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Doctor suspended for two months.

A DOCTOR who failed to properly examine a mentally ill patient who later collapsed in a police cell and died has been suspended for two months.

Dr Mohamed Sheik was a forensic medical examiner for MEDACS when North Yorkshire Police asked him to assess Toni Speck in custody at Fulford Road Police Station, York, on June 2, 2011.

During a Medical Practitioners Tribunal Service hearing in Manchester the York doctor admitted he had not taken steps to establish a doctor-patient relationship, did not alert staff about the necessity for observations and did not carry out “baseline observations” when he was called into the station more than six years ago.

The hearing was told that when Dr Sheik arrived he did not go into the cell to examine Ms Speck, but looked through her cell hatch instead.

Around 90 minutes later Ms Speck collapsed and was taken to York Hospital where she was pronounced dead.

An inquest York found Ms Speck was suffering from serotonin syndrome, a rare brain condition, which led to her having a cardiac arrest.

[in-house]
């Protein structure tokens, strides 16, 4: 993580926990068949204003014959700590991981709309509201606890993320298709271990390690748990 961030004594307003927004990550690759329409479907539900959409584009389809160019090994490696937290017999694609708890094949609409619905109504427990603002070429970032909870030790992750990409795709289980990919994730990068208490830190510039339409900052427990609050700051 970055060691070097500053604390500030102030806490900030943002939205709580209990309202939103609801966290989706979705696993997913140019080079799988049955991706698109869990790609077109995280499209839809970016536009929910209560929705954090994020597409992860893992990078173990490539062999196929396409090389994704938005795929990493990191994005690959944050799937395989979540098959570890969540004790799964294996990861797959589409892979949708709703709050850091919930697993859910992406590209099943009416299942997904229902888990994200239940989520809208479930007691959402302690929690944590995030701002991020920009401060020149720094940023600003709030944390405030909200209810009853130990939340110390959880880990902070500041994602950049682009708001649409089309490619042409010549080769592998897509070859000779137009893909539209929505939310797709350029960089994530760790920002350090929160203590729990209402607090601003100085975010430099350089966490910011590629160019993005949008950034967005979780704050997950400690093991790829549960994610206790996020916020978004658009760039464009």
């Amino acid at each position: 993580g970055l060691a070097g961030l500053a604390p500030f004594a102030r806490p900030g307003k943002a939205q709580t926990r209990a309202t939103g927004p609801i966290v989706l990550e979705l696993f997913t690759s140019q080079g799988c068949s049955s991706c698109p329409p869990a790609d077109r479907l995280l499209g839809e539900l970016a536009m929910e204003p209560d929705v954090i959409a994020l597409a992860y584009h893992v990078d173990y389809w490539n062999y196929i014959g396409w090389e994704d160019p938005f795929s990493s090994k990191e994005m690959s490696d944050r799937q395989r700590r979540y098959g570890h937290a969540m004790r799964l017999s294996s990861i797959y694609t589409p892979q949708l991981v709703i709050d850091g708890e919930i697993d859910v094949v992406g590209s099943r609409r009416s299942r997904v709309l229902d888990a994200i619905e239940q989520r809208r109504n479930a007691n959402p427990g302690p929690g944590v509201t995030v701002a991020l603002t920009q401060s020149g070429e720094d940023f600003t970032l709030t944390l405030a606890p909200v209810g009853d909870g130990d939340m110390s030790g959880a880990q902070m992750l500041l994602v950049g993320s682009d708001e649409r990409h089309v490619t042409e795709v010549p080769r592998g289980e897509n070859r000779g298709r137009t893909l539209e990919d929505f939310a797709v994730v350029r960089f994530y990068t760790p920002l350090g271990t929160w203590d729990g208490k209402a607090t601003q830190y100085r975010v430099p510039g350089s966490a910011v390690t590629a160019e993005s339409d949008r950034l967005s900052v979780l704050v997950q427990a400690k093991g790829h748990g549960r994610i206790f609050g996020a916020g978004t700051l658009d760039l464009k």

Dr Sheik told the inquest he had observed Ms Speck from outside the cell for between five and 10 minutes but CCTV footage showed he had opened the cell hatch for only around seven seconds.

The jury returned a narrative verdict and referred to this discrepancy. Dr Sheik subsequently referred himself to the General Medical Council.

The inquest jury concluded that Ms Speck was suffering from a rare and hard-to- diagnose medical condition which caused her death. The jury also decided that neither the detaining officers nor the custody officer should have recognised that Ms Speck needed to be taken to Accident & Emergency for emergency medical treatment.

The tribunal cleared Dr Sheik of being dishonest and misleading during the inquest and said he had not lied about how long he had observed Ms Speck when he gave evidence, but that he had been under stress in the hearing and had guessed at how long he had spent observing her.

The tribunal told him: “You displayed an isolated error of judgment in an otherwise unblemished career and have continued to practise without cause for concern.”

However, it said that because the misconduct was “so serious and breached a fundamental tenet of the profession” a suspension was appropriate.